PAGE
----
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Accelerated Radiation Therapies Move Forward in Early Breast Cancer


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Two studies reported at the 2021 American Society for Radiation Oncology (ASTRO) Annual Meeting provide evidence in support of the use of accelerated radiation therapies as safe alternatives to standard radiotherapy options following breast-conserving surgery.

Cameron Thorpe, MD

Cameron Thorpe, MD

Catheryn Yashar, MD, FABS, FACR, FASTRO

Catheryn Yashar, MD, FABS, FACR, FASTRO

The phase III MC1635 trial showed that extreme hypofractionated radiation therapy for localized breast cancer is as safe and well tolerated as moderate hypofractionation, according to lead author Cameron Thorpe, MD, of the Mayo Clinic, Phoenix.1 In the single-arm, phase II TRIUMPH-T trial, three-fraction accelerated partial-breast irradiation achieved effective disease control with low toxicity compared with historical data from studies of standard accelerated partial-breast irradiation, reported lead author Catheryn Yashar, MD, FABS, FACR, FASTRO, of the University of California, San Diego.2

MC1635 Trial

The phase III MC1635 trial enrolled 107 patients with localized breast cancer (T1–T3, N0–N1, M0) managed with breast-conserving surgery. They were randomly assigned 1:1 to whole-breast radiotherapy with moderate (40 Gy over 15 fractions) or extreme hypofractionation (25 Gy over 5 fractions).

The hypothesis was that extreme hypofractionated whole-breast radiotherapy would result in similar outcomes compared with moderately hypofractionated radiotherapy after lumpectomy in patients with early breast cancer.

Participants in the trial were 18 or older and underwent breast-conserving surgery. More than half (55%) had invasive ductal carcinoma; 20% had invasive lobular carcinoma; 16% had ductal carcinoma in situ; and 9% to 10% had mixed or other subtypes. Regarding tumor grade, 31% had grade 1 tumors, 41% had grade 2 tumors, and 28% had grade 3 tumors.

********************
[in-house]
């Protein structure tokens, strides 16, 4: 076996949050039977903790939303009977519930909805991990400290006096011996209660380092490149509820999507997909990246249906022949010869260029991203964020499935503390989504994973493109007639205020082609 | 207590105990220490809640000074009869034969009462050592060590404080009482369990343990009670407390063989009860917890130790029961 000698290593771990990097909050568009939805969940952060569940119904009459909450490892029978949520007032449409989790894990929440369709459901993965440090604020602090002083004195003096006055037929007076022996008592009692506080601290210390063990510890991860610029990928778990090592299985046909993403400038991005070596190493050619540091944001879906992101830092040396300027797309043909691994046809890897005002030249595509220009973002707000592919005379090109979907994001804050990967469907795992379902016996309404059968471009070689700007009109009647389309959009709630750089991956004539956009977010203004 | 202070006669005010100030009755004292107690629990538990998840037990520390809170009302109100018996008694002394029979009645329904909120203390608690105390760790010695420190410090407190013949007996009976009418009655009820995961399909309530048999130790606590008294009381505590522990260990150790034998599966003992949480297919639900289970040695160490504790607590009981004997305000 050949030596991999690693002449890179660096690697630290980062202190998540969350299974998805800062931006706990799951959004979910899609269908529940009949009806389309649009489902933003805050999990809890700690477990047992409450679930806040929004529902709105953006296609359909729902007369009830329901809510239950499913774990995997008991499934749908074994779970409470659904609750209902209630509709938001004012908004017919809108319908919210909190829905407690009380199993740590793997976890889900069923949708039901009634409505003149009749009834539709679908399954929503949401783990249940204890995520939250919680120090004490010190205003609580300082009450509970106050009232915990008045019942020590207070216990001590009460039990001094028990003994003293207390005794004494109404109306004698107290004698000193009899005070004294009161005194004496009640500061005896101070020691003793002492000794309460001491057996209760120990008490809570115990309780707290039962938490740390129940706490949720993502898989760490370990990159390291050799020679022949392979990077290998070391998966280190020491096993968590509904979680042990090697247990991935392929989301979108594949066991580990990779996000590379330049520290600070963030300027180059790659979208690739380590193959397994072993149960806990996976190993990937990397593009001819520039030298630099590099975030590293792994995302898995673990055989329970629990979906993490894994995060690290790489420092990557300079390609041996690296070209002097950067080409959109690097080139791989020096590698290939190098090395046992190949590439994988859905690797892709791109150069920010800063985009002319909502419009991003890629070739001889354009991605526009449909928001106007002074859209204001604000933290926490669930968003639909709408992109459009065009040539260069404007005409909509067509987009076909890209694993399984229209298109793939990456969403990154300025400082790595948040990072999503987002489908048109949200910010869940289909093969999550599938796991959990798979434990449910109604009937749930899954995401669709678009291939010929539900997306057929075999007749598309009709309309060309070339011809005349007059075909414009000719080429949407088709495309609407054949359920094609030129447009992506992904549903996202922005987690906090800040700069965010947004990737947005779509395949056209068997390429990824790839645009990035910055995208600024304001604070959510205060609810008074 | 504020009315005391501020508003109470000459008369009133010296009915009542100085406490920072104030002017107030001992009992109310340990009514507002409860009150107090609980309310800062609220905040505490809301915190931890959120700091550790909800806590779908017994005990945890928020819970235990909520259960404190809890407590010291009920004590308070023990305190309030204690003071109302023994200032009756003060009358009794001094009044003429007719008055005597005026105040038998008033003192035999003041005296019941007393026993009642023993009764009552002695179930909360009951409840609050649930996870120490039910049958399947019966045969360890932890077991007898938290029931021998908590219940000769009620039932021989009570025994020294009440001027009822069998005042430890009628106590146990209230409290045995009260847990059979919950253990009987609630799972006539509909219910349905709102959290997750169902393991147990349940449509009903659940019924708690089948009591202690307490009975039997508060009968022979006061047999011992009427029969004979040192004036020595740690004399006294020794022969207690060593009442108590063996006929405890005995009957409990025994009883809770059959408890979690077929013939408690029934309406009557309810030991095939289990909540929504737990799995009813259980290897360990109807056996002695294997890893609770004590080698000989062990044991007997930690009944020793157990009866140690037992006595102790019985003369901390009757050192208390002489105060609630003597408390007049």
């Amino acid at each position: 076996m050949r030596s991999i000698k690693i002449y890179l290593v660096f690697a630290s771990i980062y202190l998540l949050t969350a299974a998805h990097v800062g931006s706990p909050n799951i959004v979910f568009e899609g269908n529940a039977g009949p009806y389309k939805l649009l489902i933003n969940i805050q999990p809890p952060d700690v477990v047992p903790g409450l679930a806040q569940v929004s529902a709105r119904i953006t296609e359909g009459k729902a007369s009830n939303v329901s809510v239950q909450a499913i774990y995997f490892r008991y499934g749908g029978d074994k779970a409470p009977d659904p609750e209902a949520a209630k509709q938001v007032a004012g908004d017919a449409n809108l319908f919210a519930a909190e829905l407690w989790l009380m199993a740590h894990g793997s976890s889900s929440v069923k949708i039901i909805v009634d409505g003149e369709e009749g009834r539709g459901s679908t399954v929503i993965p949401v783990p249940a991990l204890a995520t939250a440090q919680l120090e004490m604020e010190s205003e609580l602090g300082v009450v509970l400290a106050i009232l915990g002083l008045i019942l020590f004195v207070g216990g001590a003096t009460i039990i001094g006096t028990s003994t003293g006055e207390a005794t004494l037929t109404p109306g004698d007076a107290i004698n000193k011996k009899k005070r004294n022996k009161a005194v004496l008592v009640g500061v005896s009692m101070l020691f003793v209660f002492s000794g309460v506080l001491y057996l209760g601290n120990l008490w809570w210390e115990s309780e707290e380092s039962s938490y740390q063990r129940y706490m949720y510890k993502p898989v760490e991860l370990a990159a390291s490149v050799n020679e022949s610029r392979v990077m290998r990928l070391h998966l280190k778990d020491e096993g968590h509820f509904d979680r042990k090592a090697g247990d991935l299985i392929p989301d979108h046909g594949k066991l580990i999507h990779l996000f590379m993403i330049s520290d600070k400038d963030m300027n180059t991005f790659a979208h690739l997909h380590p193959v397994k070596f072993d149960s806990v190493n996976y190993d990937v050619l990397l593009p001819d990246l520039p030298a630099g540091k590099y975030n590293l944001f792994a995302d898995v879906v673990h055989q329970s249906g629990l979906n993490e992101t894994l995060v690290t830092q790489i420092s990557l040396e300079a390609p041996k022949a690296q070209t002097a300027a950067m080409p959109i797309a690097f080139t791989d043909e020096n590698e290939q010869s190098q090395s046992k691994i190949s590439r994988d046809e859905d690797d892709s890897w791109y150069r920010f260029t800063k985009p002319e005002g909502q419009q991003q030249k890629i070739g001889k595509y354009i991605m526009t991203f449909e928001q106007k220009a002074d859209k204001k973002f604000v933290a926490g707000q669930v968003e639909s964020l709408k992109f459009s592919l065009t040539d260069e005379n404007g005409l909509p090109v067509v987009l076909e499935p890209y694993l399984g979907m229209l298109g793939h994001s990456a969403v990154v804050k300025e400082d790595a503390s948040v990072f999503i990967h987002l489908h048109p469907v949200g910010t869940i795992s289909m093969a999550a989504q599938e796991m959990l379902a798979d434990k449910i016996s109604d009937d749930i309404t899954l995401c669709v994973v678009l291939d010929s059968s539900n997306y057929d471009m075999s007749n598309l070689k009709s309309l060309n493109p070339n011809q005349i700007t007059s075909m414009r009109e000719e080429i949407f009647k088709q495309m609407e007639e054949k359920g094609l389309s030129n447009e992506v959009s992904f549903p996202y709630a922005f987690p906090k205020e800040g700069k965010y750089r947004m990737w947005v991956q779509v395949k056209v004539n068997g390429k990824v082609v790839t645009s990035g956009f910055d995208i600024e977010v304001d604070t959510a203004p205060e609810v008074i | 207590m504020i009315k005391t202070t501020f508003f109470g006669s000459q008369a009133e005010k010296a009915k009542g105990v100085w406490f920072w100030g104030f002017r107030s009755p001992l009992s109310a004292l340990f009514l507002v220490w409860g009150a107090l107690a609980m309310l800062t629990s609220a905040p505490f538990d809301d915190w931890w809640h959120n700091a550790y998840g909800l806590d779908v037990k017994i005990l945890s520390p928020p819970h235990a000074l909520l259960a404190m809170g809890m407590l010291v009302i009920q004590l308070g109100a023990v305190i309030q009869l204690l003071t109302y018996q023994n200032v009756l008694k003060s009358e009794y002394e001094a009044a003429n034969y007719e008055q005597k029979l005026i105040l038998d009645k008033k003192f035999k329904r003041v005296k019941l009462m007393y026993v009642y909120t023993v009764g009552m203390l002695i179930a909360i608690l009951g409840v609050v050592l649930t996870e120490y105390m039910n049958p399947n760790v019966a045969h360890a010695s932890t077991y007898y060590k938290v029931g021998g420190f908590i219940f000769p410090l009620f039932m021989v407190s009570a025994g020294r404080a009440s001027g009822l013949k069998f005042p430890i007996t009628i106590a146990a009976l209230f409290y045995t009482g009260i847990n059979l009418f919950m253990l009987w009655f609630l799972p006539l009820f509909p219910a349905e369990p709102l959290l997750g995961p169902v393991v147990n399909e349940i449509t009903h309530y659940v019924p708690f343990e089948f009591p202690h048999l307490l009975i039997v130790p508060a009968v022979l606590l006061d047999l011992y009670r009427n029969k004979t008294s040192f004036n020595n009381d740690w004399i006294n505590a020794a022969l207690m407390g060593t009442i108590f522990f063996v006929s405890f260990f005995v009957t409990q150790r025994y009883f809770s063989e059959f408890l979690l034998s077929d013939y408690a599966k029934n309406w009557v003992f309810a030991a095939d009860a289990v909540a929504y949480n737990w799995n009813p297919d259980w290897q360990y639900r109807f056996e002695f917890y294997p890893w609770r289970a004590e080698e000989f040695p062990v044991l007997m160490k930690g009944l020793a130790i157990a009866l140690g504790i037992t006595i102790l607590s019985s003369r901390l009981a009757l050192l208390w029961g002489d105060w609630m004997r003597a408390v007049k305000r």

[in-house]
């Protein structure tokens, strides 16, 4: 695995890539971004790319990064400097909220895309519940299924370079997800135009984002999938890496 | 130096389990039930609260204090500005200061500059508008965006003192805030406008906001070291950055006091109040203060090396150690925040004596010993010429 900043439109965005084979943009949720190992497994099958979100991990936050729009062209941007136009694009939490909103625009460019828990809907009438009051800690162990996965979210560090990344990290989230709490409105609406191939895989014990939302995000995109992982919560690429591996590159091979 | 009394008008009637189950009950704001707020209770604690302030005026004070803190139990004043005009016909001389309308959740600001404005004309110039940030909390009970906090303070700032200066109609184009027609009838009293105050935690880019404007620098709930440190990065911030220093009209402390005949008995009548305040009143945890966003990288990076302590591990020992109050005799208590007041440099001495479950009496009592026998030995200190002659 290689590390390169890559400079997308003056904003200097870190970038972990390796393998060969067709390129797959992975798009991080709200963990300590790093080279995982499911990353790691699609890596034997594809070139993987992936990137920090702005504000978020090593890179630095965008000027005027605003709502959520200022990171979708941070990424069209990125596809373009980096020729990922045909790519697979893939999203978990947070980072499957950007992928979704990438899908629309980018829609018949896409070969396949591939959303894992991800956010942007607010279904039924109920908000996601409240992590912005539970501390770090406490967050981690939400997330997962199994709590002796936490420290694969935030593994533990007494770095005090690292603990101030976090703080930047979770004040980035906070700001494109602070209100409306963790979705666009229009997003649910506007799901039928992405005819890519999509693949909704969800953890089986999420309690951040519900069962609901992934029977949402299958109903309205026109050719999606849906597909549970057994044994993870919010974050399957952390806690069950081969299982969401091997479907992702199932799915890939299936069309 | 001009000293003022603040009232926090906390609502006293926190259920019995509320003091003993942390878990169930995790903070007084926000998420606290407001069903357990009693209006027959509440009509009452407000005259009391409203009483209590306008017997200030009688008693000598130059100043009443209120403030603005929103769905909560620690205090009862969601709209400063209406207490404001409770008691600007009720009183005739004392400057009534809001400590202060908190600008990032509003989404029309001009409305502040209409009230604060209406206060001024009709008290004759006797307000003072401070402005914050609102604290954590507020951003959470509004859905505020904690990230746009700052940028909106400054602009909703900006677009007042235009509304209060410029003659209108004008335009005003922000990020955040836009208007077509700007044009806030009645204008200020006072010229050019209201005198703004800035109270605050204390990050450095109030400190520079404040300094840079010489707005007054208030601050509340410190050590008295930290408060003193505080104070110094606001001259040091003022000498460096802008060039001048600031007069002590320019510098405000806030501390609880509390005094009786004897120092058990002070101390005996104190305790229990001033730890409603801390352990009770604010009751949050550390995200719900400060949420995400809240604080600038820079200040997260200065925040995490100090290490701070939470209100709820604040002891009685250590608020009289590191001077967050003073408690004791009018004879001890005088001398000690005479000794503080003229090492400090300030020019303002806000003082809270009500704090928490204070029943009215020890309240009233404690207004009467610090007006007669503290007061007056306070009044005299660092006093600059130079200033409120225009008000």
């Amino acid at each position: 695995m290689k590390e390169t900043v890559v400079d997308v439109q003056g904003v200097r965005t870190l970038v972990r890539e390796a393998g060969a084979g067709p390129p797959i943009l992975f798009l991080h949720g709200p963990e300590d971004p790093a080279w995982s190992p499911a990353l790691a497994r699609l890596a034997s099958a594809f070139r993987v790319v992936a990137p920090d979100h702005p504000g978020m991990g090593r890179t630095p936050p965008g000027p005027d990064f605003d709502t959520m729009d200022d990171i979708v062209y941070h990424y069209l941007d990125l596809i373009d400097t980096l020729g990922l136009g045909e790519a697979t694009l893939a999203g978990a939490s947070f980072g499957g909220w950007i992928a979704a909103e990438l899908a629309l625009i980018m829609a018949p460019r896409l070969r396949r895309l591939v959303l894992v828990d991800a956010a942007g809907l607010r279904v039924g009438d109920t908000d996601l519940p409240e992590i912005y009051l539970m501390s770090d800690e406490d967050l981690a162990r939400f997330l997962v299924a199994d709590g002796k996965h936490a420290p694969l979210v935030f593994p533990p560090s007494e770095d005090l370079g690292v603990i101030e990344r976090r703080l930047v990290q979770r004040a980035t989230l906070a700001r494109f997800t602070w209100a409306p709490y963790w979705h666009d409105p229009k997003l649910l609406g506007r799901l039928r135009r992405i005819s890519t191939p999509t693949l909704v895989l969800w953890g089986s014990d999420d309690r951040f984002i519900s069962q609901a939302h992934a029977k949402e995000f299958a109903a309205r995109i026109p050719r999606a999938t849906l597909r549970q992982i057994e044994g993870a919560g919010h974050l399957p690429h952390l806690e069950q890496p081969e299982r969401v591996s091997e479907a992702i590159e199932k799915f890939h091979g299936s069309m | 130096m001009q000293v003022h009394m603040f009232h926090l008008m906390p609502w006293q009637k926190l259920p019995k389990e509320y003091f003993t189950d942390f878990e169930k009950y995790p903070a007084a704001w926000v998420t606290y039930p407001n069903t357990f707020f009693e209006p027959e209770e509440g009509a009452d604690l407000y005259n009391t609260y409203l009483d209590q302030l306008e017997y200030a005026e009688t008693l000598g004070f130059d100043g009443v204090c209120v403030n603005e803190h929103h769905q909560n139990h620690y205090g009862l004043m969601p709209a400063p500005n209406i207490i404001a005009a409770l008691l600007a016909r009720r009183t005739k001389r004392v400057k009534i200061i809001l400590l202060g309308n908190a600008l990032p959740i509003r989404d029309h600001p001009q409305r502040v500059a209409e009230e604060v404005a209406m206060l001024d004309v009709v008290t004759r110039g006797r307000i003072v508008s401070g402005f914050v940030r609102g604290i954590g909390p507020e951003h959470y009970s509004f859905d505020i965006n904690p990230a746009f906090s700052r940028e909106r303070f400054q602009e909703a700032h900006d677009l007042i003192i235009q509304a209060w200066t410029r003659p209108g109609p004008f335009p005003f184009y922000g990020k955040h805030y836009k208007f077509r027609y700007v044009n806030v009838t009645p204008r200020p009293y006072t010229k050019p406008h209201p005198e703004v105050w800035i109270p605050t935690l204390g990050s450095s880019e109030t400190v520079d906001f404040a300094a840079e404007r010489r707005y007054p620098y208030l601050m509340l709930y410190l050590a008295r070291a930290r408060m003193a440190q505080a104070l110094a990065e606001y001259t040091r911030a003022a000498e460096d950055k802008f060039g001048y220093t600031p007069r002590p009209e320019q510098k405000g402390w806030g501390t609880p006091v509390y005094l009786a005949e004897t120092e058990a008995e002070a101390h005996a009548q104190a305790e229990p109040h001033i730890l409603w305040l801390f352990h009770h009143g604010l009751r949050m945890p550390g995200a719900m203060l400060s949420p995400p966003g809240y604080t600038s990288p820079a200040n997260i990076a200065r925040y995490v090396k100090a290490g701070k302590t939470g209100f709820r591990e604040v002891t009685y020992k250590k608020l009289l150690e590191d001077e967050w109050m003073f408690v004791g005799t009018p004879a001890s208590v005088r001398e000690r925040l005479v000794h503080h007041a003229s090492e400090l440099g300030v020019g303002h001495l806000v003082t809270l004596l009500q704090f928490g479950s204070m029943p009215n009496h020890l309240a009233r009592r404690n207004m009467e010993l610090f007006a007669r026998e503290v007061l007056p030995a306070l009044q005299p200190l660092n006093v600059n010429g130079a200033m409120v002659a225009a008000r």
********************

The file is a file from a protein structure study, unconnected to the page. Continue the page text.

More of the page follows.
Patient characteristics were well balanced between the two arms. Most patients had node-negative disease and invasive carcinoma. Few patients received neoadjuvant therapy, most had sentinel lymph node biopsy, and the majority did not receive a radiation boost.

Dr. Thorpe reported on the results of an interim analysis of toxicity, quality of life, and cosmesis. At a median follow-up of 20 months, there were no grade 3 toxicities and little difference between the treatment arms in grade 2 toxicities, with four patients in each arm experiencing grade 2 toxicity. Grade 2 toxicities consisted mostly of radiation dermatitis in six patients and fibrosis and lymphedema in one patient each.

Patient-reported outcomes reflected that “mild” or worse skin burns were almost four times more common with moderate hypofractionation: 58.7% vs 27.9% (P = .004). Across several validated measures, quality-of-life scores showed no difference between arms at all time points measured.

Deterioration in cosmesis 3 months or more after radiotherapy was similar between treatment arms: 1.6% and 1.7%, respectively. The average Harvard cosmesis score was similar between arms at all timepoints. No cancer deaths or recurrences were reported in either arm.

“MC1635 suggests that extreme hypofractionation with 25 Gy in 5 fractions for early breast cancer is well tolerated compared with moderate hypofractionation, with similar quality of life and cosmesis between the arms,” Dr. Thorpe concluded. “Further follow-up is warranted, with a follow-up of just 20 months.”

TRIUMPH-T Trial

Investigators of the TRIUMPH-T trial sought to determine whether an ultra-short course of brachytherapy (22.5 Gy over 3 days given in 7.5 Gy fractions) could be a promising alternative to standard 5-day/10-fraction accelerated partial-breast irradiation in eligible patients following breast-conserving surgery. The investigators specifically looked at safety, 3-year local control rate, and cosmesis with the accelerated partial-breast irradiation technique.